Photo/Illutration The code of conduct issued by warlord Hosokawa Tadaoki for retainers dispatched to assist in renovation work at Sunpu Castle is owned by the Kumamoto University Library. (Provided by Kumamoto University)

KUMAMOTO--"Bushido," the way of the warrior, was not the only edict samurai lived by in feudal times. Warlords also drew up additional codes of conduct to prevent feuding among their loyal retainers when they mingled with those from other domains.

Written documents uncovered here recently seem to underscore the Tokugawa Shogunate’s determination to reunite Japan after the nation was left divided by warfare.

According to an announcement by Kumamoto University, the written edit was created in 1608 by Hosokawa Tadaoki (1563-1645), the lord of the Kokura domain in what is now Fukuoka Prefecture, when his retainers were dispatched to repair Sunpu Castle in current-day Shizuoka. It included a ban on personal fights and excessive drinking.

The material was based on a draft drawn up by the Tokugawa Shogunate after the Battle of Sekigahara in 1600, which suggests the government's focus was on working toward unity after the country was torn apart by warfare.

In this context, the material is historically significant, experts said.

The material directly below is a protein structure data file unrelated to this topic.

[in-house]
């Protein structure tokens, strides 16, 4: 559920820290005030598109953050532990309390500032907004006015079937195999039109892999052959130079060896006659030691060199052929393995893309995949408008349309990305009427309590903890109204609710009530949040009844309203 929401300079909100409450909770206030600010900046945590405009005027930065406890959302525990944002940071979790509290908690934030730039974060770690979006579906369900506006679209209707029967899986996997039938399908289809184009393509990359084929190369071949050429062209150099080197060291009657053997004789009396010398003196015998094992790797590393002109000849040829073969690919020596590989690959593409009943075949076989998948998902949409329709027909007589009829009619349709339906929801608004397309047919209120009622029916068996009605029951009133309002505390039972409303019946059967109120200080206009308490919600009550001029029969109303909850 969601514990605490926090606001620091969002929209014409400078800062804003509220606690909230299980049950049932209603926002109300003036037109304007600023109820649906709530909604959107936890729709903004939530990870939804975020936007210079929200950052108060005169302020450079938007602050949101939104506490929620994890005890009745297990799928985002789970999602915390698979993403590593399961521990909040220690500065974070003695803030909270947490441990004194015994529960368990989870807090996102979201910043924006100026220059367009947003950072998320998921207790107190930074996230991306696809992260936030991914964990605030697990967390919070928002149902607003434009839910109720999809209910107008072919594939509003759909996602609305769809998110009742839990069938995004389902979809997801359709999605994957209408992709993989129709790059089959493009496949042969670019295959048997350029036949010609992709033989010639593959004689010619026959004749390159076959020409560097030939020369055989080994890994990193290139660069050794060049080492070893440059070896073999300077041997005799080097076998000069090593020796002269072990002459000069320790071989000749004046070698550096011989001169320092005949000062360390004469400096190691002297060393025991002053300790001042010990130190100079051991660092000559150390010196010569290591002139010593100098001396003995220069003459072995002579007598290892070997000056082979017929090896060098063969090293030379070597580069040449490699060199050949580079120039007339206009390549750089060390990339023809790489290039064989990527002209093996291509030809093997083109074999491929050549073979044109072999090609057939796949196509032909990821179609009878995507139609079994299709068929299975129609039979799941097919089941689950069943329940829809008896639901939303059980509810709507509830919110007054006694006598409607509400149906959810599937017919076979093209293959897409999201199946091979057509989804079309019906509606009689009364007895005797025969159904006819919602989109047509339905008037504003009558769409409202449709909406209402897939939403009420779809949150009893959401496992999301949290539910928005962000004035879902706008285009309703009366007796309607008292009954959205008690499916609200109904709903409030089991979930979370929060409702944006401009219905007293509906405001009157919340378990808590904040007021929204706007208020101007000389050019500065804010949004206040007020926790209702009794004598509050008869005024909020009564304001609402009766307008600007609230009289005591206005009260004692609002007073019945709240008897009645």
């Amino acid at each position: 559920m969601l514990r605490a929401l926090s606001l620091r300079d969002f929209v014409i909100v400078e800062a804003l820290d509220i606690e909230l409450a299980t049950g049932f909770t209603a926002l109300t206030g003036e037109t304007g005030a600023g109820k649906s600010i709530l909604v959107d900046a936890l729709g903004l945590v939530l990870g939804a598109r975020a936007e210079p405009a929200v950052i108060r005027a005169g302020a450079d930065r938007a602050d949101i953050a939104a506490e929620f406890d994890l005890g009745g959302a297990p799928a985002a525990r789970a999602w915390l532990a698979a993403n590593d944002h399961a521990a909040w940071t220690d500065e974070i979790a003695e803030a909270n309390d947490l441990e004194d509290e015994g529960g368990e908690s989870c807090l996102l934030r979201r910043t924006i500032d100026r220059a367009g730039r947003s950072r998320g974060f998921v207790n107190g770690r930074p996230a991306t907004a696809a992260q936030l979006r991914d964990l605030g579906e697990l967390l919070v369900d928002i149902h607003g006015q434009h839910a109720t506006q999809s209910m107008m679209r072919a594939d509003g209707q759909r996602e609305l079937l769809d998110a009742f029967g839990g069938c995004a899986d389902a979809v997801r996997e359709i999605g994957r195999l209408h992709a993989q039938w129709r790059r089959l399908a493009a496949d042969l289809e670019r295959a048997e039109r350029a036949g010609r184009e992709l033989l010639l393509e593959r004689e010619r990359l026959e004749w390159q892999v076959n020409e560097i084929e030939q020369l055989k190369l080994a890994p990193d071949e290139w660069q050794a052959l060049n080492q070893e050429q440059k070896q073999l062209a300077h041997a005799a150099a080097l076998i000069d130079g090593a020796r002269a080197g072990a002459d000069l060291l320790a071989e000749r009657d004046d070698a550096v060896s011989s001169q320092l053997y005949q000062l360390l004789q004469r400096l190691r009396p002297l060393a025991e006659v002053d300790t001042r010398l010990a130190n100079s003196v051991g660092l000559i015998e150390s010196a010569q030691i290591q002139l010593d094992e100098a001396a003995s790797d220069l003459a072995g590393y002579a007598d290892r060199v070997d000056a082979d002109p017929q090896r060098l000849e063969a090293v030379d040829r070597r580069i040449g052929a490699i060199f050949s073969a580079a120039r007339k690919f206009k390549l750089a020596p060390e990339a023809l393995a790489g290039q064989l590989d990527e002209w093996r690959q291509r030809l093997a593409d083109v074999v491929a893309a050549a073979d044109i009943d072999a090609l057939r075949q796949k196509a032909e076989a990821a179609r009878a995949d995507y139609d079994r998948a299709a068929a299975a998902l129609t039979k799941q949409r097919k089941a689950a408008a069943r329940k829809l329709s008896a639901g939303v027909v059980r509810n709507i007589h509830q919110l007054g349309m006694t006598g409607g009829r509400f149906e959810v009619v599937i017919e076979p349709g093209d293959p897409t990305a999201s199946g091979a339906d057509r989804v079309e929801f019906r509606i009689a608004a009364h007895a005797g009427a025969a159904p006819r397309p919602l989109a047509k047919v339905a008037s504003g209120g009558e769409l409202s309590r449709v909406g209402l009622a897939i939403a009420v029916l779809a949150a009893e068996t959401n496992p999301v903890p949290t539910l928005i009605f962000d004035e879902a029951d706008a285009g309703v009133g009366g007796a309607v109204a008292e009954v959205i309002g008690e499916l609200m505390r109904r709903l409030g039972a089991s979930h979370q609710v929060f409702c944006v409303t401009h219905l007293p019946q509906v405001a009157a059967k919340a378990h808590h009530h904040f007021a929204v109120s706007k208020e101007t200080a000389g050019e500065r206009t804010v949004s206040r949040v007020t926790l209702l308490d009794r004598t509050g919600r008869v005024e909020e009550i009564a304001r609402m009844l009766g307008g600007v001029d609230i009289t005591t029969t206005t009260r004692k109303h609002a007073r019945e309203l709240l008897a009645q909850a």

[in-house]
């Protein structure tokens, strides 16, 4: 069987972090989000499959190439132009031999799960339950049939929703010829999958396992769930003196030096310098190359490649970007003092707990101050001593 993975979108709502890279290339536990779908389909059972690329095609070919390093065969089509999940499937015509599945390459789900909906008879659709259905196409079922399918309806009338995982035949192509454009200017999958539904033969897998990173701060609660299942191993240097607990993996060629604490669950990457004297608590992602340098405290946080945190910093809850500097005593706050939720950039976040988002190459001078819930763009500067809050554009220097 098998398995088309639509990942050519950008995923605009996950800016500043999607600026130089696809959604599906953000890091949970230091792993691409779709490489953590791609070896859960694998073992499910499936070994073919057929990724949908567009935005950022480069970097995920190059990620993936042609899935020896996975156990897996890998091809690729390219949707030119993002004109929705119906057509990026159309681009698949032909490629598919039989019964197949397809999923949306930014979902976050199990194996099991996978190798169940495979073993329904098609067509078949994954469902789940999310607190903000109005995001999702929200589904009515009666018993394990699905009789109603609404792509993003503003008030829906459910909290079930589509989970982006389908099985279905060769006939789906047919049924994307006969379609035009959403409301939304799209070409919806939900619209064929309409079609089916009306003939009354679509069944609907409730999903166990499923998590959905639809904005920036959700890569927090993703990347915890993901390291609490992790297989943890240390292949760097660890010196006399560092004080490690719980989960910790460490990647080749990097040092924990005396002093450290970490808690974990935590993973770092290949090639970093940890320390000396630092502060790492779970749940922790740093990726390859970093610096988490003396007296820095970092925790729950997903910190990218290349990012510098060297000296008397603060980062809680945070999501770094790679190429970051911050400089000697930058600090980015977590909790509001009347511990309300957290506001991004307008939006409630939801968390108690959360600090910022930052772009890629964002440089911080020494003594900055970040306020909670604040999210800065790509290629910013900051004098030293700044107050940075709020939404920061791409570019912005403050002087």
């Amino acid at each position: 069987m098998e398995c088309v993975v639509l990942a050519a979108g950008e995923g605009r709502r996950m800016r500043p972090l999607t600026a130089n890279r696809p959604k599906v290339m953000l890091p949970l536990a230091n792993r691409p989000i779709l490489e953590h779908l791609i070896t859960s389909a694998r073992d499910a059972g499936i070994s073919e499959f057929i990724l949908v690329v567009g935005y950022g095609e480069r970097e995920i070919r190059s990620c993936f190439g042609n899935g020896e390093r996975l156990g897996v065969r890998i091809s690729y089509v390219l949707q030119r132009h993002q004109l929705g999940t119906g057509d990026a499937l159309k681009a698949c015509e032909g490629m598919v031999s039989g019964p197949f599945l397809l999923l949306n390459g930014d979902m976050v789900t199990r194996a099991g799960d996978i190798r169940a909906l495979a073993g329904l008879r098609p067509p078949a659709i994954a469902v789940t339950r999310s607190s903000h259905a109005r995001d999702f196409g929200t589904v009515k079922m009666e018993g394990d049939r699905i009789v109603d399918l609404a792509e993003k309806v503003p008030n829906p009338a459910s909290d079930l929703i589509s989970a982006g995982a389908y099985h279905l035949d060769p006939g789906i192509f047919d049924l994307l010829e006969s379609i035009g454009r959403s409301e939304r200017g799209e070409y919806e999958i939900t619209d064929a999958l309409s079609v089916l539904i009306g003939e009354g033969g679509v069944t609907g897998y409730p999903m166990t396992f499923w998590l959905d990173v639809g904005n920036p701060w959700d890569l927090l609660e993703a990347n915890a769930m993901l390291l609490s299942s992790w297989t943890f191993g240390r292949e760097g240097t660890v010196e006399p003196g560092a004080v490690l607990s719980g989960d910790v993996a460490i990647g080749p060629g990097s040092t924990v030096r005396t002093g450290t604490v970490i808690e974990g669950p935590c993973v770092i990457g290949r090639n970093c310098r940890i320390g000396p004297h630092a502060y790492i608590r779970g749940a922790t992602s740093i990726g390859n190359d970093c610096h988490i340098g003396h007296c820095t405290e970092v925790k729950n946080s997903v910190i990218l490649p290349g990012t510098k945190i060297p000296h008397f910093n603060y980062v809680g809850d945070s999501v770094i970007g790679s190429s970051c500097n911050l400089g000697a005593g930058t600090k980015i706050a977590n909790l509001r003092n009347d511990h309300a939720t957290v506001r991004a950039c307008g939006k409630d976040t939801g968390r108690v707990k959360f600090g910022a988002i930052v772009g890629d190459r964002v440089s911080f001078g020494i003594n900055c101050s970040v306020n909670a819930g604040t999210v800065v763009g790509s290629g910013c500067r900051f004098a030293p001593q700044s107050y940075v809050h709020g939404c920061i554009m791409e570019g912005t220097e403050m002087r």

“The shogunate likely tried to prompt warlords to get along with each other by forcing vassals from different domains, which had been divided between friends or foes in the Battle of Sekigahara, to work together in one place intentionally,” said Tsuguharu Inaba, a professor of history at the university’s Eisei Bunko Research Center.

The regulations are also believed to reflect Tadaoki’s struggle to rein in his retainers.

Bearing the “kao” signature of Tadaoki, the original copy of the rules was discovered when the center was examining old documents previously owned by the Matsui family, which served as chief counselor of the Hosokawa clan, and then transferred to the university following the end of World War II.

The code comprises 13 articles stipulating that vassals must avoid fights with other clans at the behest of the government during the refurbishment work. Clan members who fought for any reason, as well as third parties involved in the conflict, would be punished.

It also warned that “individuals who go see other clan members’ fights will face a penalty.” Retainers were required to “obtain permission when going to town” and “drink at most three small cups of sake, though you can have meals together.”

The vassals were prohibited from “doing or watching sumo wrestling” and told to “travel in groups between Kokura and Sunpu” as well.

Similar conduct rules were developed by the Mori family in the Choshu domain in what currently is Yamaguchi Prefecture and the Maeda family in the Kaga domain in today’s Ishikawa Prefecture during the rebuilding program of Sunpu Castle.

Sunpu Castle is where Tokugawa Ieyasu (1542-1616) lived part of the time after his retirement.

Because the rules differ slightly in wording among the warlords, the clans likely released their own versions by modifying the draft distributed by the shogunate.

“The restrictions of the Hosokawa family are interesting, because they indicate Tadaoki’s tenacious temperament,” Inaba said.